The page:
Gravesite of Cap. William Clark & family - Bellefontaine Cemetery, St. Louis, Missouri
Originally dedicated on October 2, 1904 during the Louisiana Purchase exposition World’s Fair and Centennial Celebration of the Lewis & Clark Expedition, this monument was erected by a provision in the will of Jefferson Kearny Clark, William Clark’s youngest son. His widow Mary Susan Glasgow Clark was the overseer of the project. Nearly 100 years later a project to restore the monument was championed by William Clark’s Gr. Gr. Gr. grandsons John G. and Peyton C. “Bud” Clark.
This stone stands as a testimonial to the admiration and gratitude of William Clark’s descendants and their fellow countrymen for his devotion to family and a lifetime of service to his country.
Obit of the Day (Historical): Sacagawea (1812)
Sacagawea, the famed Shoshone interpreter who joined Meriweather Lewis and William Clark on their exploration of the American Midwest and Pacific Coast, died on this date 200 years ago. (Coincidentally, she passed away on the 9th anniversary of the transfer of Louisiana to the United States.)
The two men, sent by President Thomas Jefferson to lay out a route to the West through the newly acquired Louisiana Purchase, found Sacagawea and her husband, Toussaint Charbonneau, living near what is today Bismarck, South Dakota.
Kidnapped by the Hidatsa tribe from the Shoshones when she was 12, Sacagawea (which translates as “bird woman”) was 16 when she met the explorers and had just given birth to a son, Jean Baptist Charbonneau. The teenager was purchased by Toussaint to be his wife - along with another woman known only as “Otter Girl” - from the Hidatsas when she was just thirteen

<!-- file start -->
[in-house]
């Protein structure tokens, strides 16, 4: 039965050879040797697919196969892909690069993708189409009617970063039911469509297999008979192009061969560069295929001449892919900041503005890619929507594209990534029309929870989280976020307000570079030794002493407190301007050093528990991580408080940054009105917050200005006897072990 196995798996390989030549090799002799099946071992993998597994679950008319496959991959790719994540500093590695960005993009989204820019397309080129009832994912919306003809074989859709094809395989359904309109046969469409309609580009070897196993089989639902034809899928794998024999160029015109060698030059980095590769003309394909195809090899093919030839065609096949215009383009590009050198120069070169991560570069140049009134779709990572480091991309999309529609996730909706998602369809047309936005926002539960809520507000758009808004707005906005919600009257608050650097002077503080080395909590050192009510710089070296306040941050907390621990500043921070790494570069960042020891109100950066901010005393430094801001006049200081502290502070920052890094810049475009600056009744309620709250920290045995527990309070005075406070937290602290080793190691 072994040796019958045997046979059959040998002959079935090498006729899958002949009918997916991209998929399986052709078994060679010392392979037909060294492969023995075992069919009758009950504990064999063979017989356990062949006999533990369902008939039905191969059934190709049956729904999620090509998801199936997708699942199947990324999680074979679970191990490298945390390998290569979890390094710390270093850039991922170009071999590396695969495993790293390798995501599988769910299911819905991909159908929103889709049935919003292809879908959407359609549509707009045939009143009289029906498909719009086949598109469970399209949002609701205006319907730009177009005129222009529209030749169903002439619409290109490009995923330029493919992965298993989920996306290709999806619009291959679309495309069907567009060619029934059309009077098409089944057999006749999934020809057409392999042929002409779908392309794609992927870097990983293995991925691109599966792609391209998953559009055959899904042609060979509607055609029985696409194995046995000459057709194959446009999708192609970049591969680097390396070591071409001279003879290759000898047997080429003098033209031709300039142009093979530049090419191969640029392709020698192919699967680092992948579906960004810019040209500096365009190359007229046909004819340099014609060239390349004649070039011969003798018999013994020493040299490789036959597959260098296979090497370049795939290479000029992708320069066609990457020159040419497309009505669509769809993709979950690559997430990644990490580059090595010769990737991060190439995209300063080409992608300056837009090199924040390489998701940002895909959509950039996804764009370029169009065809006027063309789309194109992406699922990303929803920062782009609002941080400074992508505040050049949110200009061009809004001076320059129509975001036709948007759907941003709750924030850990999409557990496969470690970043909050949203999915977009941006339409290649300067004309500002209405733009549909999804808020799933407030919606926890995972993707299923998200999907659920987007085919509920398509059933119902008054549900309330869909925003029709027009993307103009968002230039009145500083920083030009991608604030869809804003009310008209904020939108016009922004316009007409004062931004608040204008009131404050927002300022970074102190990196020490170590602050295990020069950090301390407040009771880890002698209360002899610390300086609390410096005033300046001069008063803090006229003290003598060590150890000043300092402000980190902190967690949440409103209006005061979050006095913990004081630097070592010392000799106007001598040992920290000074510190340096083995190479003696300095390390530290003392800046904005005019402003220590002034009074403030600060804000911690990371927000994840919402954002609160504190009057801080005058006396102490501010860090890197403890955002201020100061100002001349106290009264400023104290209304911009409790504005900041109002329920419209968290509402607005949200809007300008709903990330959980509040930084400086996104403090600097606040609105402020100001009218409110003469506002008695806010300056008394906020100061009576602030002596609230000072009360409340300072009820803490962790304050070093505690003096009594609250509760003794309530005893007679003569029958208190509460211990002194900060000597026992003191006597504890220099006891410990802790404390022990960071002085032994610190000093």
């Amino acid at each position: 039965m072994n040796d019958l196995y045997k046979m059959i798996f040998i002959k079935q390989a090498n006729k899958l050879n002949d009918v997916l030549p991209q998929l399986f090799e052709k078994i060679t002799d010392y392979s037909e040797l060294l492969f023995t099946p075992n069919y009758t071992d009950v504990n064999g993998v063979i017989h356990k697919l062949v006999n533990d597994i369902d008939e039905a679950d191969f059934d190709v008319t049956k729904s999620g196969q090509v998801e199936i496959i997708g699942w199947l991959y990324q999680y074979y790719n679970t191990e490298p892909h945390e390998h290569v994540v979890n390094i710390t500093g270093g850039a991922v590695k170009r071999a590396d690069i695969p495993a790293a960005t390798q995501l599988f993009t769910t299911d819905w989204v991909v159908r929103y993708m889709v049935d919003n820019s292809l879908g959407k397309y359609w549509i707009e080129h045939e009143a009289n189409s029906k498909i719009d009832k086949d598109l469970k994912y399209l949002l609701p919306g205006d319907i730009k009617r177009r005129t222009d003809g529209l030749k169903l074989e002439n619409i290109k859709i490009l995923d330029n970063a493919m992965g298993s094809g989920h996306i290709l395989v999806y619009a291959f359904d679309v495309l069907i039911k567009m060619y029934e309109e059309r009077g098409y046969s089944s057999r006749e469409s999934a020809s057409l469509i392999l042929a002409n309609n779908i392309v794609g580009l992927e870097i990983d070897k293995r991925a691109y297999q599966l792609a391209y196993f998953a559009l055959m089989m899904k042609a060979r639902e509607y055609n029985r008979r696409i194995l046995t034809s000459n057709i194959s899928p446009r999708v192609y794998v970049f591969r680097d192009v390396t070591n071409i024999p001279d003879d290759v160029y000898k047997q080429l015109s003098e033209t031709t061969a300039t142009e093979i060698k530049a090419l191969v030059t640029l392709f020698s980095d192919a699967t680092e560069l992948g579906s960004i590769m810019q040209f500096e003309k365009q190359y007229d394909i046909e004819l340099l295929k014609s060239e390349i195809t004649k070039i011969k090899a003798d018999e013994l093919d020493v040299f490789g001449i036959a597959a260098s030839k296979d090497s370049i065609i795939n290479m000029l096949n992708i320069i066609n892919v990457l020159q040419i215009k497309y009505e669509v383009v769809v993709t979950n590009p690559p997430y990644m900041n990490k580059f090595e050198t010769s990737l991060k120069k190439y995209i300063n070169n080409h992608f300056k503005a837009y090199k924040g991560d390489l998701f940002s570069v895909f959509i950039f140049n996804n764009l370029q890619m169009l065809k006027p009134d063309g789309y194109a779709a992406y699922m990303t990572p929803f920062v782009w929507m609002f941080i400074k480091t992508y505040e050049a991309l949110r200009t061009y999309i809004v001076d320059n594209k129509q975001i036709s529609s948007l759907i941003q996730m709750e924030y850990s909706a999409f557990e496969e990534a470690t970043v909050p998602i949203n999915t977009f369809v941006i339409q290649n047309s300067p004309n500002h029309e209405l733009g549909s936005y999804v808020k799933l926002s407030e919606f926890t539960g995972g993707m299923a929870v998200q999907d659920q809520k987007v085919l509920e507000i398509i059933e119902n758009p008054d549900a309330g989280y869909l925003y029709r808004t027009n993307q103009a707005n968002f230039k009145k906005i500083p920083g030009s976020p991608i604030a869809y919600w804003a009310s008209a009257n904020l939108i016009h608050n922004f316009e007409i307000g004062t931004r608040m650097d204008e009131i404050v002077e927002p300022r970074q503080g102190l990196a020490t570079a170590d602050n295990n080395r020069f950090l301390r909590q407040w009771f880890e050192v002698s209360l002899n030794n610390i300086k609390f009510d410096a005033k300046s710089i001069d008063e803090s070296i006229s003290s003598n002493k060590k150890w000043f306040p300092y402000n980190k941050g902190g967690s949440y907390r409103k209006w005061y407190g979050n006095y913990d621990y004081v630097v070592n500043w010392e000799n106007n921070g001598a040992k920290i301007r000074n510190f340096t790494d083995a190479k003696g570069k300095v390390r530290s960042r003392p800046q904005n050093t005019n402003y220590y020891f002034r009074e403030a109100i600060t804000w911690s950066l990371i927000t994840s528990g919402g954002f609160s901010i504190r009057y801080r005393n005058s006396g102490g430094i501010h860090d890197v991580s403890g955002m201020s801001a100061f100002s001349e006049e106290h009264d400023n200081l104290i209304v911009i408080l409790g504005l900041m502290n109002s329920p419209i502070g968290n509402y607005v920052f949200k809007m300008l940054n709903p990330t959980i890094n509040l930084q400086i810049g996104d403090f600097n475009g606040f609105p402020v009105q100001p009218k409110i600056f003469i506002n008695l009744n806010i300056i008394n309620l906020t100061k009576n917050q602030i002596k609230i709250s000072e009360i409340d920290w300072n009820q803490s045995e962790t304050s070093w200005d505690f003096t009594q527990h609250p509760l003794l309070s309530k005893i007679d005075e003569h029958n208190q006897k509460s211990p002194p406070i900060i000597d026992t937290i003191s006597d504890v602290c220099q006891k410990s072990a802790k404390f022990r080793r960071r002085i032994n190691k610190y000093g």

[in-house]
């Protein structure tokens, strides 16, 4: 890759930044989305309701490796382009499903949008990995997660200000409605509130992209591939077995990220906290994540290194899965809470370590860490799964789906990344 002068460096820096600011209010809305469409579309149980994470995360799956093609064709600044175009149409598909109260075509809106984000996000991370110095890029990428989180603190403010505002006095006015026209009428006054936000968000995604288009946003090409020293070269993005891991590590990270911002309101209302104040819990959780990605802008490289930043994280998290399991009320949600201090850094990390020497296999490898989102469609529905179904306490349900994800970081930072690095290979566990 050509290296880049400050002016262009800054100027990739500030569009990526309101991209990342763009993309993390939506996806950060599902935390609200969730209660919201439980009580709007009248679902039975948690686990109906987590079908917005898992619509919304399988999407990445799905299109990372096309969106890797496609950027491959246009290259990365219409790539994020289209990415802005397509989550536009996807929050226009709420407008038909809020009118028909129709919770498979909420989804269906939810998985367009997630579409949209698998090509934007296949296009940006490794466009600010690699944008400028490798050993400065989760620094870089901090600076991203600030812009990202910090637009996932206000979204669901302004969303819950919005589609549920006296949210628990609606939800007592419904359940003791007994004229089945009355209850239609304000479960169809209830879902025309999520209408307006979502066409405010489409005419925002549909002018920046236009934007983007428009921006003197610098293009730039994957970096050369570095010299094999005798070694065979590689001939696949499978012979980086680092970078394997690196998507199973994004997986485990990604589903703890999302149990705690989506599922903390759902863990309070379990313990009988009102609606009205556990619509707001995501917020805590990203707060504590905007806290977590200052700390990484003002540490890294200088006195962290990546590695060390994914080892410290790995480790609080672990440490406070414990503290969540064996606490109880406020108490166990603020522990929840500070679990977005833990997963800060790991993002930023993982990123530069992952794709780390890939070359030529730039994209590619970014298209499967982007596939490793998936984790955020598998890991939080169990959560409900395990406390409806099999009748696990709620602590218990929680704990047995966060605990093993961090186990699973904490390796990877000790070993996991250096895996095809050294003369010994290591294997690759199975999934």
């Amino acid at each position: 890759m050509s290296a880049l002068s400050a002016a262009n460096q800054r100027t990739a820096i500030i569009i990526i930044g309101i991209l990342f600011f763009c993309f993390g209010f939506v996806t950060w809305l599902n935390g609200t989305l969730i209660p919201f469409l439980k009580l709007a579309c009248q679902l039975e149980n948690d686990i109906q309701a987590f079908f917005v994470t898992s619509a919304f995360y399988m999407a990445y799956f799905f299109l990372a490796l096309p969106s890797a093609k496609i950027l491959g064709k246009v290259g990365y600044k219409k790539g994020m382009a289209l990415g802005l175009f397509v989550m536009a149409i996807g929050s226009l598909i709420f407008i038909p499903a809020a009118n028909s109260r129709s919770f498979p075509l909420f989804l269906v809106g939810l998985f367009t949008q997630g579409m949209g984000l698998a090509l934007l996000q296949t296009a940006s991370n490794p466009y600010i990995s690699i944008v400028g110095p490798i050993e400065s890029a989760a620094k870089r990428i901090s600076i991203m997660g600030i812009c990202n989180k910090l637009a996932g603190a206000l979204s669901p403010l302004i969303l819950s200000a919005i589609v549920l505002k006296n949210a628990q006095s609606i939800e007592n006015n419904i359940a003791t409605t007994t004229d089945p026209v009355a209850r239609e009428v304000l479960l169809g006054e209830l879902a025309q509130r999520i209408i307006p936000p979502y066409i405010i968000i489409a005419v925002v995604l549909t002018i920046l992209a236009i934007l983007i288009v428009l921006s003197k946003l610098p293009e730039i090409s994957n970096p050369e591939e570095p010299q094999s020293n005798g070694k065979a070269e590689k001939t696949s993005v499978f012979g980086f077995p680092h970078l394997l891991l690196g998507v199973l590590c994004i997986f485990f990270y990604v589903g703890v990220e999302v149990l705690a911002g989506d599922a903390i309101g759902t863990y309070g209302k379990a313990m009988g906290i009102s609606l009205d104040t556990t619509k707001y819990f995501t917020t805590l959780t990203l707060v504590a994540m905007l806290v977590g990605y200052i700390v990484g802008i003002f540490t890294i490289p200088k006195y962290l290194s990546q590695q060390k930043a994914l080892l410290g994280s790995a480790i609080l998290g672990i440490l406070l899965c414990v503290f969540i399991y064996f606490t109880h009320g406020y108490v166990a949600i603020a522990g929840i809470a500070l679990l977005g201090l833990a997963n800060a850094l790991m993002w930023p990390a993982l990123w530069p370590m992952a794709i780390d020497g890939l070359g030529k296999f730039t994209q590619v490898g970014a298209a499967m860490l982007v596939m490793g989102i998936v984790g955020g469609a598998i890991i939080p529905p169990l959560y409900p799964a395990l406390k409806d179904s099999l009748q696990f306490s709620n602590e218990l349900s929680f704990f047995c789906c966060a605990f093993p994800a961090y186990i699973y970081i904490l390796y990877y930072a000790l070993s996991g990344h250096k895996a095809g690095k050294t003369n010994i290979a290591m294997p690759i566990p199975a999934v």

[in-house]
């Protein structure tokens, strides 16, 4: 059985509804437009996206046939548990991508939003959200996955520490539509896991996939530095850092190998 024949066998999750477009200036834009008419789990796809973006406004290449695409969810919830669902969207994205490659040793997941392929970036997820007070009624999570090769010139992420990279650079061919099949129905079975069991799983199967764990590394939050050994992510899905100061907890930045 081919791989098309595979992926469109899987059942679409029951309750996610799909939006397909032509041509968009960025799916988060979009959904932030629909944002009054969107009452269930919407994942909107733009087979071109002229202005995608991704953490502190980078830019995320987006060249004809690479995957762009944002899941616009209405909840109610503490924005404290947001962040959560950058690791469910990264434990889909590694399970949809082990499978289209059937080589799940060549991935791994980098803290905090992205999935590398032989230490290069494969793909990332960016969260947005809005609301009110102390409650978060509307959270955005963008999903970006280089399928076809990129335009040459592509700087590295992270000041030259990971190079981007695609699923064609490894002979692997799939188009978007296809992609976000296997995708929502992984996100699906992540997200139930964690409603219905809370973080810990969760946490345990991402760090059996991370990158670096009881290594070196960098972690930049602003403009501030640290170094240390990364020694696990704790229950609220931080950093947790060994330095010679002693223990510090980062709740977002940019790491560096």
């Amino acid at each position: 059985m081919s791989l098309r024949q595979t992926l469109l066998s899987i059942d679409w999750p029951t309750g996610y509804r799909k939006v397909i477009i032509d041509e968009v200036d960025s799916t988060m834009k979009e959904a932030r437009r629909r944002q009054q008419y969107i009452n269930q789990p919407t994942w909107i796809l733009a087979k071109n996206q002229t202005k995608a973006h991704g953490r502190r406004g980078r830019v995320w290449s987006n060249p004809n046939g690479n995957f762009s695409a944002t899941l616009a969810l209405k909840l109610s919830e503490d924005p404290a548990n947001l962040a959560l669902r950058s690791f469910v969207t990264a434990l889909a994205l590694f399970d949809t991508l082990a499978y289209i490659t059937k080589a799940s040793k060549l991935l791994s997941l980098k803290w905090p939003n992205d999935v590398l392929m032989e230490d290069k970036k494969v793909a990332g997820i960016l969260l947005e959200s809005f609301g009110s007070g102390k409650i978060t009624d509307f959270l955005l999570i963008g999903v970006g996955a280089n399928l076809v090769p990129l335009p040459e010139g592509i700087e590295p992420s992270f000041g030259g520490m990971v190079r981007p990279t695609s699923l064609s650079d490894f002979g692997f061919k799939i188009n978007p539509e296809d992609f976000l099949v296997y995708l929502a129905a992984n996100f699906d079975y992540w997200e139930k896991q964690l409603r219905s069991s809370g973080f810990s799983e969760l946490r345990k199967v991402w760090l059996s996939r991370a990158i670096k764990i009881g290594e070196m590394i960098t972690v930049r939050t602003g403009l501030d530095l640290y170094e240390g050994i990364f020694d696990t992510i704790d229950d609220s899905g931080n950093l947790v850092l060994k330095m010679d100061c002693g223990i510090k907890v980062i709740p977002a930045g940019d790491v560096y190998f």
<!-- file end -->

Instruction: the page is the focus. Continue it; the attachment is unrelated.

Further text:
Sacagawea, her son, and her husband would remain with Lewis & Clark for the remainder of their journey to the Pacific and back. She is often misidentified as the guide but was, in fact, their expedition’s interpreter. More importantly, her presence with the group showed to other tribes that the explorers were not looking for conflict, since Native Americans in the region would not include women in war parties.
History also owes Sacagawea a debt of gratitude for her quick thinking when she rescued Lewis and Clark’s records and journals after their boat overturned on May 14, 1805. In return, William Clark named the Sacagawea River, in what is now Montana, in her honor.
Following the expedition, William Clark encouraged Sacagawea and Charbonneau to move to St. Louis, Missouri. Clark then convinced the couple to give him custody of Jean Baptiste and enrolled the boy in a local school.
Six years later Sacagawea gave birth to a daughter named Lizette. Not long after this on December 20, 1812 Sacagawea passed away from an unknown illness. She was only 24 years old. Clark would later adopt both of Sacagawea’s children.
The last mention of Sacagawea in any record is from Clark’s journals of 1825-1826 when he listed all the members of the western expedition and wrote, “Se car ja we au- Dead.”
Random note 1: Although most everyone agrees that Sacagawea died in 1812 there were rumors that she actually survived as a Comanche bride in Wyoming and lived until 1884. No evidence was ever discovered to support this story.
Random note 2: Sacagawea was given a river and historical recognition for her work (as well as a gold dollar coin beginning in 2000) but at the time it was her husband who received $500.33 and 320 acres of land for his work.
Random note 3: Her son, Jean Baptiste, would become a minor celebrity as the only child to travel with Lewis & Clark. At one point he was taken to Europe where he associated with royalty, learned four languages, married, and had a child. After his son died young, Jean Baptiste returned to the U.S. where he became a guide, a gold prospector, and a hotel clerk. He died in 1866 at the age of 61 looking for gold in Montana. Lizette died in childhood.
Sources: PBS.org (check out their tumblr here) and Wikipedia
(Image of the 1994 Sacagawea stamp is courtesy of Stamp of Approval, which is a sister site of the the United States Postal Service’s tumblr. There were no images of Sacagawea created of her during her lifetime.)
I’m not sure if the appropriate response would be “I’m sorry” or “you’re welcome.”